18. R.E.M. -- “These Days”
Tough to pick one R.E.M. song above another, but I suppose I would default to this pop rock track by a smidge. We are hope despite the times, indeed.

17. U2 -- “The Unforgettable Fire”
An atmospheric classic, one the band still plays live but not to the point of overkill, with a great sentiment about not looking back.

16. The Smithereens -- “Blood & Roses”
My favorite Smithereens moment and proof that the band should have been more popular. Nirvana would have more success with this same riff years later. Live versions also extend the solo, which is always good.

15. Talking Heads -- “Life During Wartime (live)”
The studio version is fine, but Bernie Worell adds a new depth to the Stop Making Sense version that rockets it to essential status. So much fun.

14. Pink Floyd -- “One Of These Days”
Like other Floyd songs, I have memories of driving in northern Michigan on early mornings listening to this song. Many years on, it still transports me with that rumbling one-note bass and Gilmour’s slide guitar.

13. Jeff Buckley -- “Hallelujah”
The definitive version of this song, no question. An utterly mesmerizing, melancholy piece, imbued with raw emotion in every word and a mood-setting introduction and bridge that is absolutely necessary.

12. Depeche Mode -- “Policy Of Truth”
My personal favorite song by the band, discovered tucked away on a – get ready – Circuit City compilation CD, which should tell you all you need to know about the time period in which I grew up. The insistent beat, the commanding vocals, the long instrumental coda…it’s just a great track.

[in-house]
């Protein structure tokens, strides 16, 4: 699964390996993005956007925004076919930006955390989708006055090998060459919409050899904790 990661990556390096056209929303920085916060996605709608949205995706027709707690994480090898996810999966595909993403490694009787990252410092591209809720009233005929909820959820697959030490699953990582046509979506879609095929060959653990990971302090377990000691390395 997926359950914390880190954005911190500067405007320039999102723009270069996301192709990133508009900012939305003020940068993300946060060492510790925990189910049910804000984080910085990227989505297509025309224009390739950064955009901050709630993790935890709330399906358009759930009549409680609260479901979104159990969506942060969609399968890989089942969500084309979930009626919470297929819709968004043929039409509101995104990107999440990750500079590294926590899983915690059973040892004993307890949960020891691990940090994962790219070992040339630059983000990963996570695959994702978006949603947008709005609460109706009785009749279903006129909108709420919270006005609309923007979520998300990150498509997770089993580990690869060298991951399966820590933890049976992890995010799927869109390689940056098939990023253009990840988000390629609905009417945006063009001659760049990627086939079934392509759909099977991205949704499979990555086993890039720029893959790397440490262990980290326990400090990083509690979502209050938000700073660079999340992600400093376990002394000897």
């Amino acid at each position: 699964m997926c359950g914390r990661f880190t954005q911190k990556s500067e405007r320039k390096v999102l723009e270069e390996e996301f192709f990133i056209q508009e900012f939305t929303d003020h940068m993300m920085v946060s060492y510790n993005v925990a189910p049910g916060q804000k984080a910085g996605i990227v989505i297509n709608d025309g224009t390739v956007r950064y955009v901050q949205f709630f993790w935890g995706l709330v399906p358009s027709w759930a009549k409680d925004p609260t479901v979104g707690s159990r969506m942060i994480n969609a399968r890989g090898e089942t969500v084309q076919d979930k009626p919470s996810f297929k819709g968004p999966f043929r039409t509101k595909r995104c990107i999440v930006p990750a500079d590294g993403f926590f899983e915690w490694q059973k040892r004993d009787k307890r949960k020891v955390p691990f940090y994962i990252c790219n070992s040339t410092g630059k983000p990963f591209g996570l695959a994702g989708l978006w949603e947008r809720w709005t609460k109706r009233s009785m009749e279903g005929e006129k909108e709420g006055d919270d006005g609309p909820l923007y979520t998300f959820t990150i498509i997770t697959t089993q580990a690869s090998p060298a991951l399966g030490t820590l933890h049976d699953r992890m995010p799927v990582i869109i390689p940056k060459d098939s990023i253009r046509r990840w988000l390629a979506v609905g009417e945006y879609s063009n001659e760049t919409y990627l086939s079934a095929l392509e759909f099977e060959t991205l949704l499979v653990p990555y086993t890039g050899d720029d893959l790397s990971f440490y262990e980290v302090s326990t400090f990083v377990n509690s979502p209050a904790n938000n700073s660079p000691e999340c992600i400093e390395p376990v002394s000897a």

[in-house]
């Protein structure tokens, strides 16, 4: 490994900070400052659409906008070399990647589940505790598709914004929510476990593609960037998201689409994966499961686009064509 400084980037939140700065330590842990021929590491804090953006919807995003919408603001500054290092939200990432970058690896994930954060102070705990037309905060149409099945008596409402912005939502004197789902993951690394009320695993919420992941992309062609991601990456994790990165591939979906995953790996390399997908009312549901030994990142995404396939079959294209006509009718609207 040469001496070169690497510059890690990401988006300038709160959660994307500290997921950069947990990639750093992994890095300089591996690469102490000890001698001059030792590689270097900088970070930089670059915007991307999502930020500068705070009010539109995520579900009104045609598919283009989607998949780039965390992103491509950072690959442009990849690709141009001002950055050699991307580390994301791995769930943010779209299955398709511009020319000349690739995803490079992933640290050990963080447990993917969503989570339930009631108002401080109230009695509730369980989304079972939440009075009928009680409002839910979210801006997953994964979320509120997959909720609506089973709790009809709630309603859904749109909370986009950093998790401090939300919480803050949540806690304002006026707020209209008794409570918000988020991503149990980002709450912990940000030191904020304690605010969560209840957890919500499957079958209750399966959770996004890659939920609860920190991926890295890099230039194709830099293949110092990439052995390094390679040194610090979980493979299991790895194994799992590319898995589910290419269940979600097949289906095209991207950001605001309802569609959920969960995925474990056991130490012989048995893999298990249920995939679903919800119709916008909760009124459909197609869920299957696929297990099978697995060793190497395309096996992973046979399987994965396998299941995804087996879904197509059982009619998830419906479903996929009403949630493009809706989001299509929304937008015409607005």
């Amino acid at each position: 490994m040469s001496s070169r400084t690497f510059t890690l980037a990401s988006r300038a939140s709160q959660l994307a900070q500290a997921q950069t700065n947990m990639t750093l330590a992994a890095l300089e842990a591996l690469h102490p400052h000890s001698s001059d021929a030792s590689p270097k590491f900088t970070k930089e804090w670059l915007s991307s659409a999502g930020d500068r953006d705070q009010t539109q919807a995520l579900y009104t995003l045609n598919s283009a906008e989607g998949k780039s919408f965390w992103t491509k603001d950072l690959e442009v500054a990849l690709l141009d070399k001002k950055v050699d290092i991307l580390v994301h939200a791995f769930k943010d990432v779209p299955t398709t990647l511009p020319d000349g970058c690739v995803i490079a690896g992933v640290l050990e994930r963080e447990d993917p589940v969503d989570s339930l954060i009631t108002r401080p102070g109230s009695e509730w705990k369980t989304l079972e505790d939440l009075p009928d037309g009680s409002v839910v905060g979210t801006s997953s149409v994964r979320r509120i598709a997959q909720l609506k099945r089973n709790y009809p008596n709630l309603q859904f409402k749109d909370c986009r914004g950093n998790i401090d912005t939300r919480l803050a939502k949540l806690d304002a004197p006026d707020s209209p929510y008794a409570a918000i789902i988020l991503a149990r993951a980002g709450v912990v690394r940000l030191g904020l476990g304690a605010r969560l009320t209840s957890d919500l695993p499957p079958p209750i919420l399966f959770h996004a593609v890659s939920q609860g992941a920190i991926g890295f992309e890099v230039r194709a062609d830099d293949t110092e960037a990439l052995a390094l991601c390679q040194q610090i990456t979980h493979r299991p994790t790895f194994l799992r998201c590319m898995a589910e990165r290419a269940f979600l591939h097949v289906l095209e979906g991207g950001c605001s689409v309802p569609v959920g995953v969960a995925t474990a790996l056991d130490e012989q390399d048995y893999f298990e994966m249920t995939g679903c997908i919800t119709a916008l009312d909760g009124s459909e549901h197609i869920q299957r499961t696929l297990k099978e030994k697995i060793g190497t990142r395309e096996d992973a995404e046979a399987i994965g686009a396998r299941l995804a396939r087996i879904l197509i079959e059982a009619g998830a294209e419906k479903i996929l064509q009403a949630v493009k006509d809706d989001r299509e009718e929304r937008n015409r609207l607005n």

11. Led Zeppelin -- “When The Levee Breaks”ledzeppelin_4
I can live without most of the band’s fourth album, as it has etched a groove into my brain, but I cannot live without this song, as expansive and hypnotic as the band ever got. Both Rolling Stone and Robert Christgau called it the greatest achievement of the album, as opposed to that other ditty about bustling hedgerows or some shit.

10. Genesis -- “Firth Of Fifth”
I grew up an old-school Genesis fan, and even now prefer the Peter Gabriel era to the Phil Collins era, and this song is a main reason why. I get that the lyrics aren’t memorable, but the pounding Tony Banks piano intro (usually omitted in concert) and the finest Steve Hackett solo on record (don’t @ me, Rolling Stone agreed) elevate this song considerably. It’s everything great about the best version of the band.

9. Golden Earring -- “Twilight Zone” (any version)
The disclaimer is because I truly came to love this track once I discovered the live versions available, especially the Leiden 1984 or the Something Heavy Going Down versions. It’s a great song to begin with, but live the band turns it into an epic, building tension before the long guitar break.

8. Pearl Jam -- “Alive”